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Lynchburg Virtual Academy to close at end of school year


Lynchburg City Schools’ Virtual Academy will close at the end of the current school year, LCS officials announced Thursday.

The division first offered the Virtual Academy to students for the 2021-22 school year in response to the COVID-19 pandemic; Superintendent Crystal Edwards said LCS continued the program after many division families found it continued to work well for their students.

The closure will affect 21 positions and about 160 students currently enrolled in the program.

On Wednesday, LCS administration informed Virtual Academy employees the program would be ending at the conclusion of the school year, and the school board called a news conference Thursday to address the closure.

“I do not want to lose a single teacher,” Edwards said, adding the goal is to keep Virtual Academy staff members within the division in other positions. She also said the administration is meeting with families individually next week to talk about student placement options within division schools.

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A completely virtual, tuition-free K-12 program, the Virtual Academy was fully funded by CARES funds, or temporary COVID-19 relief funds.

LCS has been grappling with the upcoming expiration of those CARES funds during recent budget deliberations, also anticipating increases to health insurance and utility costs. Funding for the Virtual Academy’s $1.7 million annual operating cost was included in the school board’s preliminary local funding request of the city of $47.5 million. But in March, the board voted to lower its local funding request to $43.7 million — still $4.3 million over its fiscal year 2024 funding amount from the city. That current request does not include funding to continue the Virtual Academy.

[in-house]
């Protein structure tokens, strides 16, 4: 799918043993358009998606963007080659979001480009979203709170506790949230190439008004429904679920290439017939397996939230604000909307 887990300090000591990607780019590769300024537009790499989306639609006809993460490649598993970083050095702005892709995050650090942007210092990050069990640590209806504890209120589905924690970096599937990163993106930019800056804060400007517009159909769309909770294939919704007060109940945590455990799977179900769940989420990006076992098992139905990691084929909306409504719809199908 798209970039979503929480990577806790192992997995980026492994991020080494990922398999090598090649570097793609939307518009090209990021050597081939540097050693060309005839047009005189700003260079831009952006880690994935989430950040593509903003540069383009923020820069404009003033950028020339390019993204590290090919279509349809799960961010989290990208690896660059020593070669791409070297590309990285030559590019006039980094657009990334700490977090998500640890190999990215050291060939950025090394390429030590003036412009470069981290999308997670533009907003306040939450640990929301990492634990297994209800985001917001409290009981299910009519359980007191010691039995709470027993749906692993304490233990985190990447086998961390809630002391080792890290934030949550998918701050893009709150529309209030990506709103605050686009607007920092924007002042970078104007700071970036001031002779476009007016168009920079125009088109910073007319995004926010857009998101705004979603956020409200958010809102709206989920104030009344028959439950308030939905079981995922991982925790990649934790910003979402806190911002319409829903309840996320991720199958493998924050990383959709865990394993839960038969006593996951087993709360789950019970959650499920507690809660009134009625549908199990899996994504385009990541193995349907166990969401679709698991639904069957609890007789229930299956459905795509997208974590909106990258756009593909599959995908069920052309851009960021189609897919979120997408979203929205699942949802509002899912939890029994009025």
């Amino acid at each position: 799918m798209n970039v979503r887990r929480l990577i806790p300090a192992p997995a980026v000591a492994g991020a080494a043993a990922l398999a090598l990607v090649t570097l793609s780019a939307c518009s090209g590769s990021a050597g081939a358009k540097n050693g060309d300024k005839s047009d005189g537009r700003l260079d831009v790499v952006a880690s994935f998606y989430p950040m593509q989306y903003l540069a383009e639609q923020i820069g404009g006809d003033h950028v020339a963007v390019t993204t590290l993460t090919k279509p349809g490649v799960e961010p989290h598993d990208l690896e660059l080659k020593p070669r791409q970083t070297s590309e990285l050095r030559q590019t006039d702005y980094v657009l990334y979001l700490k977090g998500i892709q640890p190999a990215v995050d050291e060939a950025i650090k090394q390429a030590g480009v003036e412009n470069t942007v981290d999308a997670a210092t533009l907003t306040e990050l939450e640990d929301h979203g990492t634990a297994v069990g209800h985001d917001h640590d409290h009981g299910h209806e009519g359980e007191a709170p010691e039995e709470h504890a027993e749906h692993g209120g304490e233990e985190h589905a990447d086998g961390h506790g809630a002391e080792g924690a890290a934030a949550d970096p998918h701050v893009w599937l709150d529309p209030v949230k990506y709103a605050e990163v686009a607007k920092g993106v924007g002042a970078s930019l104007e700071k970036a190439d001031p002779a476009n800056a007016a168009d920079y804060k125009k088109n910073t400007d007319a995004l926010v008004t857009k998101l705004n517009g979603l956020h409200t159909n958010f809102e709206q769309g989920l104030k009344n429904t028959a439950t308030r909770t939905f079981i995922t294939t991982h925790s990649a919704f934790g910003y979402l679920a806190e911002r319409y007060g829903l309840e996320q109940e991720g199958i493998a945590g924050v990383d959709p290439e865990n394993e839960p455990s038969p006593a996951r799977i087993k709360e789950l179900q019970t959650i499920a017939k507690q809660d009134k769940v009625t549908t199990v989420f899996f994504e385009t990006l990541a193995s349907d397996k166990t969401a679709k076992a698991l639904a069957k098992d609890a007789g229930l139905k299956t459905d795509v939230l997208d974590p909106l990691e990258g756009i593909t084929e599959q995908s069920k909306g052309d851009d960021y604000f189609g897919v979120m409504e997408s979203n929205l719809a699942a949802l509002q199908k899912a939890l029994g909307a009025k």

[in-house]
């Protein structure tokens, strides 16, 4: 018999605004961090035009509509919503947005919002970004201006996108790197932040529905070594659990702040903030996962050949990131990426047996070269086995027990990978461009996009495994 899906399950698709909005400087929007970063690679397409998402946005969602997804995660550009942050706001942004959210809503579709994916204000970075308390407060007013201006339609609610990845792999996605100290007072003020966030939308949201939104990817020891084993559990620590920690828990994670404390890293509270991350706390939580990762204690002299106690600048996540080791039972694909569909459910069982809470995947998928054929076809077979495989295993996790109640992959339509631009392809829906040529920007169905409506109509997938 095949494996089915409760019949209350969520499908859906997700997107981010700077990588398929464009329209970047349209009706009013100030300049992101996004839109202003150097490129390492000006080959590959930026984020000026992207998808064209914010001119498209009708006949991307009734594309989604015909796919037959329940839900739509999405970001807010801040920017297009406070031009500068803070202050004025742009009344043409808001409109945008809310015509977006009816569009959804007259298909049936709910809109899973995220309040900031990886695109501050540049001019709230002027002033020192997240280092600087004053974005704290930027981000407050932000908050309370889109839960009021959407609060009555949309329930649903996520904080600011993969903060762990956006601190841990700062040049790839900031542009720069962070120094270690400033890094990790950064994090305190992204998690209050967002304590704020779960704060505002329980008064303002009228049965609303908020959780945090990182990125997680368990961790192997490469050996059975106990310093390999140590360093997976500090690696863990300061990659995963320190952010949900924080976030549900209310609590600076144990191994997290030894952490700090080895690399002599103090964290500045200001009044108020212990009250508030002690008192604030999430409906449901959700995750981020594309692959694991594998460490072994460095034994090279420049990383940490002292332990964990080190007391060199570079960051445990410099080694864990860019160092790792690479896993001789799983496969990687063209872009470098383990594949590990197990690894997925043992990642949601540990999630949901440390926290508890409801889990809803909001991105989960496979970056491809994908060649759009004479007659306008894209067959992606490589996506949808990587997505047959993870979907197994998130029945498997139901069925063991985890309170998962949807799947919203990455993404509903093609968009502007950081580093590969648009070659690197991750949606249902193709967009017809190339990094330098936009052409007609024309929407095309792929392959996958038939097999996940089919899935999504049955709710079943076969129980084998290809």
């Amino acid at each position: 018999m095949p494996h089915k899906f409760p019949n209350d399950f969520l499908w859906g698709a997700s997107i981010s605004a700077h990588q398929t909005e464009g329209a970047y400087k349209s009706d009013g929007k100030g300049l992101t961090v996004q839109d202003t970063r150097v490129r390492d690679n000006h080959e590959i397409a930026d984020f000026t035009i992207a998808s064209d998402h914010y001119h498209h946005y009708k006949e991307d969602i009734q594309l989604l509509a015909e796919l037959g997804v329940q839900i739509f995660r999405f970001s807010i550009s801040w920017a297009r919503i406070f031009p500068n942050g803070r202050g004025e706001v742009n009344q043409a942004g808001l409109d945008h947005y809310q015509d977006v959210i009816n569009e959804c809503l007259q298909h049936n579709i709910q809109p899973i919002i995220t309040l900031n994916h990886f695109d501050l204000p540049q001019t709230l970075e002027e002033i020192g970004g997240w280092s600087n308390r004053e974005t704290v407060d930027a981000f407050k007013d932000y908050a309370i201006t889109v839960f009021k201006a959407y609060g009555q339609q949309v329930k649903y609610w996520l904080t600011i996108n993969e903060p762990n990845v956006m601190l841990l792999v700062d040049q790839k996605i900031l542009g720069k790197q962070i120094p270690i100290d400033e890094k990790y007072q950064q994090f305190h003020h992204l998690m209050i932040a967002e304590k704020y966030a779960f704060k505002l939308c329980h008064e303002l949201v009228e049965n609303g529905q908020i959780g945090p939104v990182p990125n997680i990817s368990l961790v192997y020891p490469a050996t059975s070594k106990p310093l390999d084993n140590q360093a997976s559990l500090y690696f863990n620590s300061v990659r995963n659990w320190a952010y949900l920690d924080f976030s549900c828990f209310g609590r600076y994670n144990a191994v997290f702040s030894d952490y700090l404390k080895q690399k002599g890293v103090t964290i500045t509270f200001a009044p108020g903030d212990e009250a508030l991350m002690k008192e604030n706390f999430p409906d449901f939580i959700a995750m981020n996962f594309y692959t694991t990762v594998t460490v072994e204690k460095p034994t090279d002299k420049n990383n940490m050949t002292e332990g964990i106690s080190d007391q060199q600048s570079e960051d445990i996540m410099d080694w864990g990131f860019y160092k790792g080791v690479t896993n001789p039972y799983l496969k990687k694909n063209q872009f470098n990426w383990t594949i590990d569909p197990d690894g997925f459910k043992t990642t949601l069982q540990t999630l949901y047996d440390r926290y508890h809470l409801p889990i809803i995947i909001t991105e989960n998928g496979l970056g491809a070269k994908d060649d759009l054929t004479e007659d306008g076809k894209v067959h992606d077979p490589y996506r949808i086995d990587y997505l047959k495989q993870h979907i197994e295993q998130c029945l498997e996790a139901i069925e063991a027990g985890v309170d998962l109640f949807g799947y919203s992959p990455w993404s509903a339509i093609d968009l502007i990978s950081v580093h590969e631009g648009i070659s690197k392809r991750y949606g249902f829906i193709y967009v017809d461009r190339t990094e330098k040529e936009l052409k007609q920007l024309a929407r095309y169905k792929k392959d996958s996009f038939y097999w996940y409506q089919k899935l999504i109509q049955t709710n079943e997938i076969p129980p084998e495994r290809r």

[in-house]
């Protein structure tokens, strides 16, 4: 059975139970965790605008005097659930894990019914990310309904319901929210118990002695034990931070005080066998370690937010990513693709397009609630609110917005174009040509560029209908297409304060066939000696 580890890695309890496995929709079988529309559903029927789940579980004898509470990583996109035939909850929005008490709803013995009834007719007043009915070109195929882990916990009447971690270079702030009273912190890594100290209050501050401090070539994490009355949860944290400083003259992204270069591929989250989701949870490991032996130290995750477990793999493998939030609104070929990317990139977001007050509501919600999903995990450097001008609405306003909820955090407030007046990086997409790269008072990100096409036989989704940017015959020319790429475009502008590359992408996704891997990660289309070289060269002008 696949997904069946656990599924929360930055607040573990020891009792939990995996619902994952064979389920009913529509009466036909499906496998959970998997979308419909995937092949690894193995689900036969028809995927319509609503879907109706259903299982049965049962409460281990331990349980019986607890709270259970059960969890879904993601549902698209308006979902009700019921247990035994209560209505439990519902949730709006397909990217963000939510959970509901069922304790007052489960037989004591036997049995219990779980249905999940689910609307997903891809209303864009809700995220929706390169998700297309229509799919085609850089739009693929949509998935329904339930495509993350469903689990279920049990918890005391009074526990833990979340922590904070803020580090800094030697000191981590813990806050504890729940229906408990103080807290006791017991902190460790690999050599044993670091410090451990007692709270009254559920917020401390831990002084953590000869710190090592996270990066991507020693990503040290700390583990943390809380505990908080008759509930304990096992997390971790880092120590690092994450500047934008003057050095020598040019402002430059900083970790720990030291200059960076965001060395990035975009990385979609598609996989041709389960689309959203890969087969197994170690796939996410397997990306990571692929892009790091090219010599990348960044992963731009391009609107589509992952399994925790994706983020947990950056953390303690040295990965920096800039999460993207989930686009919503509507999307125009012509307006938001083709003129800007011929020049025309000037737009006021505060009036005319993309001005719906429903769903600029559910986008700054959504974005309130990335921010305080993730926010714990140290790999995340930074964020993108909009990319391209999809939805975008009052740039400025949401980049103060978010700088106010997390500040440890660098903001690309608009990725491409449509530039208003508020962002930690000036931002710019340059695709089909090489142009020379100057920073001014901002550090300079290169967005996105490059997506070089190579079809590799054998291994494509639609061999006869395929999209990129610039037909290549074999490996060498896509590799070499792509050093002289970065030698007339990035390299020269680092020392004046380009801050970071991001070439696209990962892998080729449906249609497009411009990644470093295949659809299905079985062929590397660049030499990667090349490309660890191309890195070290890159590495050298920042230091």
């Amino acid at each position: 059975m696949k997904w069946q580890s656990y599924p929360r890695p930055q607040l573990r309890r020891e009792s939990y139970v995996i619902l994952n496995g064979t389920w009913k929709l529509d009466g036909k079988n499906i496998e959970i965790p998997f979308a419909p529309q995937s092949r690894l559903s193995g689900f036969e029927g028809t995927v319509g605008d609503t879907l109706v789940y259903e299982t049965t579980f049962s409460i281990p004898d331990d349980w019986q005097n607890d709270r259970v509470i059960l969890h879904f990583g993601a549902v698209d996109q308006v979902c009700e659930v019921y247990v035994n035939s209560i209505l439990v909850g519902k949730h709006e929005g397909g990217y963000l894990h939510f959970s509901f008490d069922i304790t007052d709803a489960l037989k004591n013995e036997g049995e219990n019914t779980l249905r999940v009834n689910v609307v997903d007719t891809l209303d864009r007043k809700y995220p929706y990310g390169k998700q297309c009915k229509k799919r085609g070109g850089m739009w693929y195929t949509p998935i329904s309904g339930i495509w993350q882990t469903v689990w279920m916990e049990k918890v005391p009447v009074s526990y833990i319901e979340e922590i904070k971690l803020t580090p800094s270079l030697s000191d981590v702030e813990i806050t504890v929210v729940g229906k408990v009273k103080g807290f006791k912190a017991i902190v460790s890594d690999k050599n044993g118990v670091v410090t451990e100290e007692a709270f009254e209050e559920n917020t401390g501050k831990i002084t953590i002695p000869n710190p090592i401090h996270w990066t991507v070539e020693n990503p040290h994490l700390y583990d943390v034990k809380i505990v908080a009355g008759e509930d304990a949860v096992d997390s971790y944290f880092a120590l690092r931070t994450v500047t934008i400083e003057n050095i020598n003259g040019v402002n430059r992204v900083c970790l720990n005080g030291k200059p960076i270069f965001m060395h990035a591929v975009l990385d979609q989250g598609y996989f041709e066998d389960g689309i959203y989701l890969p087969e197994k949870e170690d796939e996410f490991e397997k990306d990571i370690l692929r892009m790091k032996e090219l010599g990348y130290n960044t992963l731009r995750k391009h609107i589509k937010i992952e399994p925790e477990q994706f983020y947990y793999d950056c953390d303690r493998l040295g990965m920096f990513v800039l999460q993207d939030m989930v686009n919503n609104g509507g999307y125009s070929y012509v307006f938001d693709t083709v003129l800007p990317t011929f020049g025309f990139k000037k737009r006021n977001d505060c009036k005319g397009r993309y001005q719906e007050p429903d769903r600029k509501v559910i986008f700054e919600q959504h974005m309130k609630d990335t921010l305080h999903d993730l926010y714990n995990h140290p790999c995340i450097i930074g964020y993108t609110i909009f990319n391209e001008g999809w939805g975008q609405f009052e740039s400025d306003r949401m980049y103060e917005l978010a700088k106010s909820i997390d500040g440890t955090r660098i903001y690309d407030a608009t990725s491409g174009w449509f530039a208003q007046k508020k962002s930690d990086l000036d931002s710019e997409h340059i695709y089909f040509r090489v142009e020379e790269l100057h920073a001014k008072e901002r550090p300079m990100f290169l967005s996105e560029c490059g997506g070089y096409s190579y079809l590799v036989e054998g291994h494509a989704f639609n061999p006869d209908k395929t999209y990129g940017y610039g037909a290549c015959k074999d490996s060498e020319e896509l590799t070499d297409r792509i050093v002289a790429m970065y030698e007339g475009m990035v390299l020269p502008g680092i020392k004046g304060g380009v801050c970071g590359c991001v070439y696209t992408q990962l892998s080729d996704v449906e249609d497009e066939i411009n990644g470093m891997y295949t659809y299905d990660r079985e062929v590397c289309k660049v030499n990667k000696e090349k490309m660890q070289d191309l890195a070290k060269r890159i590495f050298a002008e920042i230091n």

Speaking to the school board’s involvement in the closure decision, board member Randy Trost told reporters, “As to whether or not the school board should have been involved in that process beforehand, we were involved in the process … she [Edwards] is the CEO of this organization and surely is responsible for taking care of her employees and that’s what she did in this matter and we support her in that endeavor.”

Trost continued, “It was a successful program, we’re proud of that program, Dr. Edwards and her staff did a fantastic job implementing it. It was implemented because of the pandemic; the pandemic is over. And unfortunately, we cannot fund the program moving forward.”

Josh Boyd, principal of the Virtual Academy, said Thursday, “I am just thrilled with the students that were a part of our program, the families — we’ve formed a tightknit group of students and families and I just hope that they are able to reintegrate back into their base schools and find what they need for their educational careers.”

Virtual Academy has offered an alternative option for students with disabilities, students who travel frequently for sports or other activities, and homeschoolers, Boyd said. Asked about virtual options for these students after the academy’s closure, he said he’s talked with families about returning to in-person learning at base schools with counseling staff, and the administration is ready to help with the transition process.

“For those who wish to remain virtual, we’ve looked at Virtual Virginia and other options that we might be able to enroll them in, and then also having our part-time enrollment possibility as well for those who may choose to go back to homeschooling or others, they’d be able to stay partly enrolled in our program and take advantage of a lot of the great things we have here in Lynchburg City Schools,” Boyd said.

Under the division’s part-time enrollment policy, homeschooled or private school-enrolled students can participate in extracurricular activities and take up to three high school credit-bearing classes per semester. Virtual Virginia is a tuition-based program sponsored by the Virginia Department of Education that offers virtual learning to all grade levels.

Edwards said of Boyd and his staff: “they’ve had this experience now delivering online learning, which remember when COVID first hit, very few people knew how to do that well. Well, I now have a team of people who know how to do that exceptionally well and still make families feel that personal touch. We can’t lose that, right?”

Emma Martin, (434) 385-5556

emartin@newsadvance.com

“It was a successful program, we’re proud of that program, Dr. Edwards and her staff did a fantastic job implementing it. It was implemented because of the pandemic; the pandemic is over. And unfortunately, we cannot fund the program moving forward.”

Randy Trost, Lynchburg City School Board member

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